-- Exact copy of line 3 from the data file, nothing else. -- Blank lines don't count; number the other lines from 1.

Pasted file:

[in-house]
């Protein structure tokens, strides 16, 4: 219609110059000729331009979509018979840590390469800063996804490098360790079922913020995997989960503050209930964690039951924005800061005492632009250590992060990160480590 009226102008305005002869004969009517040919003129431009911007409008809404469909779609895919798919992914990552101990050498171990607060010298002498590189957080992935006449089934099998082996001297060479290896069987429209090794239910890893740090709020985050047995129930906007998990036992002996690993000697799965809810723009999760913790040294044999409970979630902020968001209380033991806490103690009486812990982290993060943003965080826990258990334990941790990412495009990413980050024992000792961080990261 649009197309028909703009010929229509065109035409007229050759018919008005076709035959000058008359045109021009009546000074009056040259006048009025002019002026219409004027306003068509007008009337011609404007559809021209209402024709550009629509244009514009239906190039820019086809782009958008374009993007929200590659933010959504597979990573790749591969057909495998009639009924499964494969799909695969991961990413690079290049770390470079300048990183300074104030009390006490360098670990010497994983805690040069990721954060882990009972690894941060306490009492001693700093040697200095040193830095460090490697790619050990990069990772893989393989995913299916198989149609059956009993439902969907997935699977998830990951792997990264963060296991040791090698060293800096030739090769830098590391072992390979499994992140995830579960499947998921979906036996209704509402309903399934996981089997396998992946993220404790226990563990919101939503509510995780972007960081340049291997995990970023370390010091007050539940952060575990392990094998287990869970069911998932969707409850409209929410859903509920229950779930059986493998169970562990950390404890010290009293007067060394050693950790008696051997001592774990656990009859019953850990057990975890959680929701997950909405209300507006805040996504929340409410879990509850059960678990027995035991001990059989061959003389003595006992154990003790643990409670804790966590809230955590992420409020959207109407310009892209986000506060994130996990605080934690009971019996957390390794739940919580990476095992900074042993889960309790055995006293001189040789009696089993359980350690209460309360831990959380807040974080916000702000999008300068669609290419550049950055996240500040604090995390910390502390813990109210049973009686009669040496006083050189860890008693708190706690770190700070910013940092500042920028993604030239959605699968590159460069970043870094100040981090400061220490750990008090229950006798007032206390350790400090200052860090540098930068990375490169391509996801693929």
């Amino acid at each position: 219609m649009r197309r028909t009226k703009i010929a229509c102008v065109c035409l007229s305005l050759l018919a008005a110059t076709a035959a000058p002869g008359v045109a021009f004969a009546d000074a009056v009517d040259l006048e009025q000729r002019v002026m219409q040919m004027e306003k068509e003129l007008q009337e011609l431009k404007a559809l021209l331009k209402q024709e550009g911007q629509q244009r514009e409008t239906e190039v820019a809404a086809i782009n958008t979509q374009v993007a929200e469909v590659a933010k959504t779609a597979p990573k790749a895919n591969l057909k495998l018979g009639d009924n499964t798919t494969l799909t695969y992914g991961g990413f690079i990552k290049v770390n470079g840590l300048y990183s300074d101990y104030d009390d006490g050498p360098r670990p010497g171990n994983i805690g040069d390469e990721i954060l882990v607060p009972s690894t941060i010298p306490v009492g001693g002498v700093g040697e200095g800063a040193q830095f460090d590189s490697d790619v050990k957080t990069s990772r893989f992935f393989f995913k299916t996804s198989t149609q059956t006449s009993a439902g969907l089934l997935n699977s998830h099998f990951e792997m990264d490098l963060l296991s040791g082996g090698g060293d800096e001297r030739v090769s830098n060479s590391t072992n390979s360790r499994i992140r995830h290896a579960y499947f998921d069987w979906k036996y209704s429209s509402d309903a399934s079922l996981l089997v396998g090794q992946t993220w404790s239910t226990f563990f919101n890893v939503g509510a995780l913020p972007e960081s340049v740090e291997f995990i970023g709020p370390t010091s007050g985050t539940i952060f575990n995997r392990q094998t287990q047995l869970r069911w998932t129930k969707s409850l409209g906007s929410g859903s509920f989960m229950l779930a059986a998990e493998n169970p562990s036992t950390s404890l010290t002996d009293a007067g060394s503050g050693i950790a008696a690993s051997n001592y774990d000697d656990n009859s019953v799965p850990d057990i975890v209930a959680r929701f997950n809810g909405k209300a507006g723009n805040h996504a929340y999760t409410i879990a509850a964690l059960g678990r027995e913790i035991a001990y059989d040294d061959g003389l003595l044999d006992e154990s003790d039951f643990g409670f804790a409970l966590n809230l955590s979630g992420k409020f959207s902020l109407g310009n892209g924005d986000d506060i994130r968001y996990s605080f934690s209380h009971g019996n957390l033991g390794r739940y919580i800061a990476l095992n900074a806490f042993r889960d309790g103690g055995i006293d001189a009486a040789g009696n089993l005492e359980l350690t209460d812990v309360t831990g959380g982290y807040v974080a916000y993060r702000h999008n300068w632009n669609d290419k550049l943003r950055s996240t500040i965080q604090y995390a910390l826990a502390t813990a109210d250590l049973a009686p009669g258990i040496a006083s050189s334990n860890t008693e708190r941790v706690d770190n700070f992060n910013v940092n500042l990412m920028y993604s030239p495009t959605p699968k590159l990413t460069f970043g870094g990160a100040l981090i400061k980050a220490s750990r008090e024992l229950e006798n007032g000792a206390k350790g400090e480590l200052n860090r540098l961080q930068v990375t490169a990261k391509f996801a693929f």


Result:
């Amino acid at each position: 219609m649009r197309r028909t009226k703009i010929a229509c102008v065109c035409l007229s305005l050759l018919a008005a110059t076709a035959a000058p002869g008359v045109a021009f004969a009546d000074a009056v009517d040259l006048e009025q000729r002019v002026m219409q040919m004027e306003k068509e003129l007008q009337e011609l431009k404007a559809l021209l331009k209402q024709e550009g911007q629509q244009r514009e409008t239906e190039v820019a809404a086809i782009n958008t979509q374009v993007a929200e469909v590659a933010k959504t779609a597979p990573k790749a895919n591969l057909k495998l018979g009639d009924n499964t798919t494969l799909t695969y992914g991961g990413f690079i990552k290049v770390n470079g840590l300048y990183s300074d101990y104030d009390d006490g050498p360098r670990p010497g171990n994983i805690g040069d390469e990721i954060l882990v607060p009972s690894t941060i010298p306490v009492g001693g002498v700093g040697e200095g800063a040193q830095f460090d590189s490697d790619v050990k957080t990069s990772r893989f992935f393989f995913k299916t996804s198989t149609q059956t006449s009993a439902g969907l089934l997935n699977s998830h099998f990951e792997m990264d490098l963060l296991s040791g082996g090698g060293d800096e001297r030739v090769s830098n060479s590391t072992n390979s360790r499994i992140r995830h290896a579960y499947f998921d069987w979906k036996y209704s429209s509402d309903a399934s079922l996981l089997v396998g090794q992946t993220w404790s239910t226990f563990f919101n890893v939503g509510a995780l913020p972007e960081s340049v740090e291997f995990i970023g709020p370390t010091s007050g985050t539940i952060f575990n995997r392990q094998t287990q047995l869970r069911w998932t129930k969707s409850l409209g906007s929410g859903s509920f989960m229950l779930a059986a998990e493998n169970p562990s036992t950390s404890l010290t002996d009293a007067g060394s503050g050693i950790a008696a690993s051997n001592y774990d000697d656990n009859s019953v799965p850990d057990i975890v209930a959680r929701f997950n809810g909405k209300a507006g723009n805040h996504a929340y999760t409410i879990a509850a964690l059960g678990r027995e913790i035991a001990y059989d040294d061959g003389l003595l044999d006992e154990s003790d039951f643990g409670f804790a409970l966590n809230l955590s979630g992420k409020f959207s902020l109407g310009n892209g924005d986000d506060i994130r968001y996990s605080f934690s209380h009971g019996n957390l033991g390794r739940y919580i800061a990476l095992n900074a806490f042993r889960d309790g103690g055995i006293d001189a009486a040789g009696n089993l005492e359980l350690t209460d812990v309360t831990g959380g982290y807040v974080a916000y993060r702000h999008n300068w632009n669609d290419k550049l943003r950055s996240t500040i965080q604090y995390a910390l826990a502390t813990a109210d250590l049973a009686p009669g258990i040496a006083s050189s334990n860890t008693e708190r941790v706690d770190n700070f992060n910013v940092n500042l990412m920028y993604s030239p495009t959605p699968k590159l990413t460069f970043g870094g990160a100040l981090i400061k980050a220490s750990r008090e024992l229950e006798n007032g000792a206390k350790g400090e480590l200052n860090r540098l961080q930068v990375t490169a990261k391509f996801a693929f």